Adolescents who get insufficient and poor quality sleep are more likely than well-rested kids to have higher blood pressure, bigger waistlines, and lower levels of HDL, or “good” cholesterol—risk factors that can set them up for cardiovascular disease as adults, according to a recent study led by Elsie Tavares, professor in the Department of Nutrition at Harvard T.H. Chan School of Public Health.
Tracking 829 adolescents in the Project Viva study, the researchers found that only 2% met or exceeded the minimum sleep recommendations for their age (at least 9 hours for pre-teens and 8-10 for teens). Most participants slept for less than 7½ hours each night. More than half showed poor sleep efficiency; good sleep efficiency is defined as falling asleep within 30 minutes of going to bed, and waking for no more than 20 minutes during the night.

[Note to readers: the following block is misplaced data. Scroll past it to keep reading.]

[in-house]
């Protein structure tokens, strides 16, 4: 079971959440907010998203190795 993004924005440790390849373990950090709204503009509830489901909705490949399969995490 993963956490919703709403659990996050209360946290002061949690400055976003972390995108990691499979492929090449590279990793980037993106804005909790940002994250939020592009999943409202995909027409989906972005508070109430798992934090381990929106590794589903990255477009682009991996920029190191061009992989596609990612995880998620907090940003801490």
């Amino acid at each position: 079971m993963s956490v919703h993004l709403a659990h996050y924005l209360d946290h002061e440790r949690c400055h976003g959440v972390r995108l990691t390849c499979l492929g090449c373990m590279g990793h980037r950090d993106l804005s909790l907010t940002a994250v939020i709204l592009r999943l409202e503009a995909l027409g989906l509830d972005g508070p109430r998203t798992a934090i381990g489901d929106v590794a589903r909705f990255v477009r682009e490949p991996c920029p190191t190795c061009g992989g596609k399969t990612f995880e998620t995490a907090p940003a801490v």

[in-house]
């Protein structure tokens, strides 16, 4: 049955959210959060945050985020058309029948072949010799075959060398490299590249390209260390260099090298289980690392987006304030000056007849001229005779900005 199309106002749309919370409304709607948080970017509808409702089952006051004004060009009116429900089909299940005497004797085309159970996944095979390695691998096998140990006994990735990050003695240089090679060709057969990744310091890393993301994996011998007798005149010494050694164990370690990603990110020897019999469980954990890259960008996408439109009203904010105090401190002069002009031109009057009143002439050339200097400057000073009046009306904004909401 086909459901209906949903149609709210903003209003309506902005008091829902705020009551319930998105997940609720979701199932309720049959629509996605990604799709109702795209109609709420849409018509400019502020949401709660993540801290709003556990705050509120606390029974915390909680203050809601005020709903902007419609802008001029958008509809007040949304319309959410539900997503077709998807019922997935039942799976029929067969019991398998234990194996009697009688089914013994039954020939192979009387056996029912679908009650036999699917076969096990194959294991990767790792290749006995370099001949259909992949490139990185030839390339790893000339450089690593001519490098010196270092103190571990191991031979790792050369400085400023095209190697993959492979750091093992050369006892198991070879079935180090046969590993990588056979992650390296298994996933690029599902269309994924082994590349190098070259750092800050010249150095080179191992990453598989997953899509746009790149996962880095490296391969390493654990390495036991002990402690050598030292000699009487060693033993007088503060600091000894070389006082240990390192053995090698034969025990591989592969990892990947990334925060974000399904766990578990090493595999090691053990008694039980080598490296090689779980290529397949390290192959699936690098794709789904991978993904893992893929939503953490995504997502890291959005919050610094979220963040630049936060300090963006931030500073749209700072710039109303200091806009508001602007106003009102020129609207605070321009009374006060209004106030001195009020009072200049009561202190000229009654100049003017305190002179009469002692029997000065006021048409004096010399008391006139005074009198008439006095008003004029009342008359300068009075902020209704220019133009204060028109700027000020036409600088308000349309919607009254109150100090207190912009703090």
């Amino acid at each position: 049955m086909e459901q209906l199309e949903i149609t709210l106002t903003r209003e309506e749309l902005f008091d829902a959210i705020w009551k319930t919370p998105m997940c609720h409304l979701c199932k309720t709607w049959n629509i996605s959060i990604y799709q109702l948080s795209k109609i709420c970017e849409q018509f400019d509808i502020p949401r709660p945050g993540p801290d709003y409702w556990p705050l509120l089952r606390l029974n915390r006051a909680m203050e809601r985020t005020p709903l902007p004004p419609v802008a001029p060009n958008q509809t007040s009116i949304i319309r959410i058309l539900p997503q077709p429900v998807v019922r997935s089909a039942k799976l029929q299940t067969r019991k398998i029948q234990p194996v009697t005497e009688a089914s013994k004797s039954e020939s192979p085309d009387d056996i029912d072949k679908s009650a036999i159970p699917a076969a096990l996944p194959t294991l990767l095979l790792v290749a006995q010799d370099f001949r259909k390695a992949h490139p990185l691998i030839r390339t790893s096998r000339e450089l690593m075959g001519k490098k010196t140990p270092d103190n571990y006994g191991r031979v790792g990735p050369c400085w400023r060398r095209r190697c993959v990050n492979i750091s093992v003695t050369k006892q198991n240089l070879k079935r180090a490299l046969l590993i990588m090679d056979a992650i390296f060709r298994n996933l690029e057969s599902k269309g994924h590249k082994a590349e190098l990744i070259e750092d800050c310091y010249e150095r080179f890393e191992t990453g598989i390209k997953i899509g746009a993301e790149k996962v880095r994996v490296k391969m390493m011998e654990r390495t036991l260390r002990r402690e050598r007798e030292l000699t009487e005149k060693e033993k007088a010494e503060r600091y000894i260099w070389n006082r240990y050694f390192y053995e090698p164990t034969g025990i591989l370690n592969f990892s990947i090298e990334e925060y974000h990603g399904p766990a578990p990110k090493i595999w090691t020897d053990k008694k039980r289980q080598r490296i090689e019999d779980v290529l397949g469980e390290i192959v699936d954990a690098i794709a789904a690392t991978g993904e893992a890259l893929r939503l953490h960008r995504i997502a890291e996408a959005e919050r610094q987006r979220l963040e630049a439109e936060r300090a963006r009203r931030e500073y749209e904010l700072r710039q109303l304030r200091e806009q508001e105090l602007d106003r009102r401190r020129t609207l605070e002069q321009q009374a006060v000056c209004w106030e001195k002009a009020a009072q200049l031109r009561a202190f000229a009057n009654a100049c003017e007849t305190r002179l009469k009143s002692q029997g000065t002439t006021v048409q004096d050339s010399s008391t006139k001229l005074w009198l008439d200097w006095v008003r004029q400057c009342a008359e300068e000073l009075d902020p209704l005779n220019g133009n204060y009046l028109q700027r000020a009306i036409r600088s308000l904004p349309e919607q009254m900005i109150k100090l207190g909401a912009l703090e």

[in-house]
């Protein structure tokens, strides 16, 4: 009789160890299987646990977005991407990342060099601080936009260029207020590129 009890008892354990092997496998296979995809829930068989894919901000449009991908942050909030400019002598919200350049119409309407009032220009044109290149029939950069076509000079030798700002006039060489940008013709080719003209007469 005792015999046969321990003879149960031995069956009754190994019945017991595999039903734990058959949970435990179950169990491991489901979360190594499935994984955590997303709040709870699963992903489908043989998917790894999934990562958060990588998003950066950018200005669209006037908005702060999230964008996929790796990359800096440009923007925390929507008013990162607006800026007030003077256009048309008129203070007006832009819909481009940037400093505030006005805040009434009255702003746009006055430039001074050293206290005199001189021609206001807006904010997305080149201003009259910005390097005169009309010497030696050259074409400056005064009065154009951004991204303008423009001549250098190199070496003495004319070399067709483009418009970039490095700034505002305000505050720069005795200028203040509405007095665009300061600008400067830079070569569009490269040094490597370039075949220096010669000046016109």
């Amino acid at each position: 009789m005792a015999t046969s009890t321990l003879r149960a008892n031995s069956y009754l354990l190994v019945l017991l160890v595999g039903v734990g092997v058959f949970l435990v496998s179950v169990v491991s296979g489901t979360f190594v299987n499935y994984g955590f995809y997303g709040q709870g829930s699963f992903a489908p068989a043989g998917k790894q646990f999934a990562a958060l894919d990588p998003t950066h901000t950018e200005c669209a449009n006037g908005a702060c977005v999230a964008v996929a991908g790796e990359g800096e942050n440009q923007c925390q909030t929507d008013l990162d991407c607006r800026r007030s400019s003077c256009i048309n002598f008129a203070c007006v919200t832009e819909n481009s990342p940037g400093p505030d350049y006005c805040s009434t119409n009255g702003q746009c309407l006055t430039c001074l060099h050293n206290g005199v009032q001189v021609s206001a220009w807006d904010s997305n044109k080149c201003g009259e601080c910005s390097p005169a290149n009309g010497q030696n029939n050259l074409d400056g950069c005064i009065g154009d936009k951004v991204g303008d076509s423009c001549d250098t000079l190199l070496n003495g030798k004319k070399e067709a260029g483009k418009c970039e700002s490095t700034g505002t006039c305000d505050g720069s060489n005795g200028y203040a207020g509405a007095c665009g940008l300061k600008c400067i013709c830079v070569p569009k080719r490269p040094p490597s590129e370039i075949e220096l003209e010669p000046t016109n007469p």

The study was published June 15, 2018 in Pediatrics.
In a June 19 post on the NIH Director’s Blog, Francis Collins wrote that “the findings suggest a lack of good sleep is sending far too many of our kids off to an unhealthy future well before they’ve graduated from high school.” He suggested that parents take advantage of lazier summer schedules to help kids get more and better sleep, and recommended that they urge their kids to eat a balanced diet, get plenty of exercise, and put away cell phones at night.
Read NIH Director’s Blog post: Poor Sleep Habits in Adolescence Correlated with Cardiovascular Risk
More TV watching may mean less sleep for children (Harvard Chan School news)
Waking up to sleep’s role in weight control (Harvard Chan School Obesity Prevention Source)